The first missile fired by North Korea since the peninsula’s division to cross the two nations’ maritime boundary was fired toward the South.
The short-range ballistic missile caused air-raid alerts on Ulleungdo island and landed around 60 kilometers (37 miles) from the South Korean city of Sokcho.
The launch by Pyongyang was referred regarded as an “effective territorial invasion” by President Yoon Suk-yeol of Seoul.
The South Korean military reported that Pyongyang launched at least 10 missiles “east and west” on Wednesday morning.
The Joint Chiefs of Staff had previously stated that the military could not “tolerate this kind of North Korea’s provocative act, and will sternly and decisively respond under close South Korea-U.S. cooperation.”
They also said that Yoon Suk-year, the president of South Korea, has directed a “rapid response” to the most recent incident.
In response to North Korea’s most recent firings, the leaders of South Korea and Japan have scheduled national security meetings.
Both nations had missiles reported just before 9:00 (00:00 GMT) on Wednesday, including the one that crossed the de facto maritime border known as the Northern Limit Line.
The missile had landed in waters 26 kilometers (16 miles) south of the line of demarcation, 57 kilometers (km) east of the city of Sokcho in South Korea, and 167 kilometers (km) northwest of Ulleungdo island.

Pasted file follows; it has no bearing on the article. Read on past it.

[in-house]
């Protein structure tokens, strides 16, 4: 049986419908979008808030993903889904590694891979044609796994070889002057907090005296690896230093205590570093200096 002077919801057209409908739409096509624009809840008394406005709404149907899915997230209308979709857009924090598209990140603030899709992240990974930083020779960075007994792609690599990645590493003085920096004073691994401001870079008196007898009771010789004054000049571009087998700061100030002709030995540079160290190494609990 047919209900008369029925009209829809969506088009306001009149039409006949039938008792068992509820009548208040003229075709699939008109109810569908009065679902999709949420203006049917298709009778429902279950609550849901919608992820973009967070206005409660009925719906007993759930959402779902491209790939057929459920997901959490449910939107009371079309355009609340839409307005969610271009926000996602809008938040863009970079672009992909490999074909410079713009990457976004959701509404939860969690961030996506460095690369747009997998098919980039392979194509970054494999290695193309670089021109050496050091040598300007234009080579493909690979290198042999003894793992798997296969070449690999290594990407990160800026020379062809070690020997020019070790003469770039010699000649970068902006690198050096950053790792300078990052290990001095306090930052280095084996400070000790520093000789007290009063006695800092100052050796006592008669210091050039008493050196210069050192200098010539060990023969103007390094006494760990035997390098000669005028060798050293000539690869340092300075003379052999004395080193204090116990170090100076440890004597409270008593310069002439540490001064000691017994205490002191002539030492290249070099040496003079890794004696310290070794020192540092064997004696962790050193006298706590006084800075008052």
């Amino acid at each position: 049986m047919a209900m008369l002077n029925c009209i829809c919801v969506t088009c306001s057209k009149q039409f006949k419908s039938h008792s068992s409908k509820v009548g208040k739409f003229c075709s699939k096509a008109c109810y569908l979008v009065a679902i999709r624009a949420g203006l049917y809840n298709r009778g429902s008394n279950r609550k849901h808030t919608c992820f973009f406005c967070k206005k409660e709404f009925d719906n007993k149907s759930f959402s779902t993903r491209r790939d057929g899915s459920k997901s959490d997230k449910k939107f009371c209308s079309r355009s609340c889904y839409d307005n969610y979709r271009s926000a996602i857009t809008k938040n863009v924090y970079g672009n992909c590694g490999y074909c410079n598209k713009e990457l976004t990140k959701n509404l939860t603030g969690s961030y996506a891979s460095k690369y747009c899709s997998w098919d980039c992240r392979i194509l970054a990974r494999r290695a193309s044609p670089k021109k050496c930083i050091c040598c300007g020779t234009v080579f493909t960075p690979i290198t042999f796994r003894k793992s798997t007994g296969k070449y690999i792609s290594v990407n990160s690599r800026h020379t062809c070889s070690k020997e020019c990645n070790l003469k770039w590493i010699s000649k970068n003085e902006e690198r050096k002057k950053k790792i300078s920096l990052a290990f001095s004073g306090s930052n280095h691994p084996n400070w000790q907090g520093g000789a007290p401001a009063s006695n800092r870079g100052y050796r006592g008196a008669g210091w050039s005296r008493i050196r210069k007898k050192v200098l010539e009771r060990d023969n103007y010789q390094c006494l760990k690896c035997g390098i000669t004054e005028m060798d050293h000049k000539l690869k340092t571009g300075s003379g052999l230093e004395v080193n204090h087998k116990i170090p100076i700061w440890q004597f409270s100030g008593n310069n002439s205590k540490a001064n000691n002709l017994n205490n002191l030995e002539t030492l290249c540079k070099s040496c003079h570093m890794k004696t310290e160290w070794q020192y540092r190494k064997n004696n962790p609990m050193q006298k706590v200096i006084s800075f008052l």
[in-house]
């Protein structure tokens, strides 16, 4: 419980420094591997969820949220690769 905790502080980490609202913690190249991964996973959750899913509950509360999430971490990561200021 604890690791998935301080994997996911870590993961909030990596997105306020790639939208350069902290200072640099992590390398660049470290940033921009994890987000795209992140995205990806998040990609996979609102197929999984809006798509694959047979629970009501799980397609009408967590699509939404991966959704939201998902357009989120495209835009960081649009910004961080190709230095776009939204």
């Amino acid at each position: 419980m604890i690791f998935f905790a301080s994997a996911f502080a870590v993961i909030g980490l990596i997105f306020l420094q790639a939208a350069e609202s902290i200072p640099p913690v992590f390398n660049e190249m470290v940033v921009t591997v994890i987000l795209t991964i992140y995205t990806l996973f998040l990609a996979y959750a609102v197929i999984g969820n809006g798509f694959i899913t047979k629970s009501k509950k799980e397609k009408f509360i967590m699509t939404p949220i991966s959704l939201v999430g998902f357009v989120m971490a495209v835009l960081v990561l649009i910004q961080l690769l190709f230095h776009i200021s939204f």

Since the peninsula was divided, this has “fallen very unusually and unacceptably close to territorial seas south of the Northern Limit Line for the first time,” according to Kang Shin-Chul, head of operations for the Joint Chiefs of Staff.
The launch of the missiles follows Pyongyang’s warning to the US and South Korea to halt their joint military exercises this week near the peninsula.
If the allies don’t stop their drills, North Korea has warned to take “powerful” action on Tuesday.
The launches by North Korea on Wednesday come after a barrage of missiles it fired last month, which it claimed was also in reaction to joint drills by the US, South Korea, and Japan. It described its response as a “simulation” of a nuclear assault on the South.